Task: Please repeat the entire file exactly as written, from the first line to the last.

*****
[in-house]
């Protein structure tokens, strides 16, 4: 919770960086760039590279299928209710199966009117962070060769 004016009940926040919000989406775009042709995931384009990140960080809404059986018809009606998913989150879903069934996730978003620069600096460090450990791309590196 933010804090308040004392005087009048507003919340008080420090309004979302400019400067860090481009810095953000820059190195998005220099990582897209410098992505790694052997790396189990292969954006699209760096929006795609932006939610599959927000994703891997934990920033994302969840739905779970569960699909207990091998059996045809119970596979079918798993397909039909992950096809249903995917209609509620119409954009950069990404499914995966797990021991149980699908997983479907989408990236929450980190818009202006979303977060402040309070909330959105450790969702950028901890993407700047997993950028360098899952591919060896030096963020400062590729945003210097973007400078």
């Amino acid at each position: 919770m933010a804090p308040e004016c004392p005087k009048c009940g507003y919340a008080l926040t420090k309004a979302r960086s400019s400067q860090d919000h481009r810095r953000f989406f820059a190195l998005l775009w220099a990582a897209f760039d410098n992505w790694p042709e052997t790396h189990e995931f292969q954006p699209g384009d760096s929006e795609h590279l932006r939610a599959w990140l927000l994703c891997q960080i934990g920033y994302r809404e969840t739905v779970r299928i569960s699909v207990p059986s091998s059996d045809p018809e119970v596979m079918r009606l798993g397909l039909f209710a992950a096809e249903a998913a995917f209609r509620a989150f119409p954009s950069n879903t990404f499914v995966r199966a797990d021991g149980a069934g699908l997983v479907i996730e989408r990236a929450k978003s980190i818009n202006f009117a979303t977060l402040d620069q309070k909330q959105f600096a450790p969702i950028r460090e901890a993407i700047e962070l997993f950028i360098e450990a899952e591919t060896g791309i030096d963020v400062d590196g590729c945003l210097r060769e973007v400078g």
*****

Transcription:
[in-house]
């Protein structure tokens, strides 16, 4: 919770960086760039590279299928209710199966009117962070060769 004016009940926040919000989406775009042709995931384009990140960080809404059986018809009606998913989150879903069934996730978003620069600096460090450990791309590196 933010804090308040004392005087009048507003919340008080420090309004979302400019400067860090481009810095953000820059190195998005220099990582897209410098992505790694052997790396189990292969954006699209760096929006795609932006939610599959927000994703891997934990920033994302969840739905779970569960699909207990091998059996045809119970596979079918798993397909039909992950096809249903995917209609509620119409954009950069990404499914995966797990021991149980699908997983479907989408990236929450980190818009202006979303977060402040309070909330959105450790969702950028901890993407700047997993950028360098899952591919060896030096963020400062590729945003210097973007400078």
């Amino acid at each position: 919770m933010a804090p308040e004016c004392p005087k009048c009940g507003y919340a008080l926040t420090k309004a979302r960086s400019s400067q860090d919000h481009r810095r953000f989406f820059a190195l998005l775009w220099a990582a897209f760039d410098n992505w790694p042709e052997t790396h189990e995931f292969q954006p699209g384009d760096s929006e795609h590279l932006r939610a599959w990140l927000l994703c891997q960080i934990g920033y994302r809404e969840t739905v779970r299928i569960s699909v207990p059986s091998s059996d045809p018809e119970v596979m079918r009606l798993g397909l039909f209710a992950a096809e249903a998913a995917f209609r509620a989150f119409p954009s950069n879903t990404f499914v995966r199966a797990d021991g149980a069934g699908l997983v479907i996730e989408r990236a929450k978003s980190i818009n202006f009117a979303t977060l402040d620069q309070k909330q959105f600096a450790p969702i950028r460090e901890a993407i700047e962070l997993f950028i360098e450990a899952e591919t060896g791309i030096d963020v400062d590196g590729c945003l210097r060769e973007v400078g």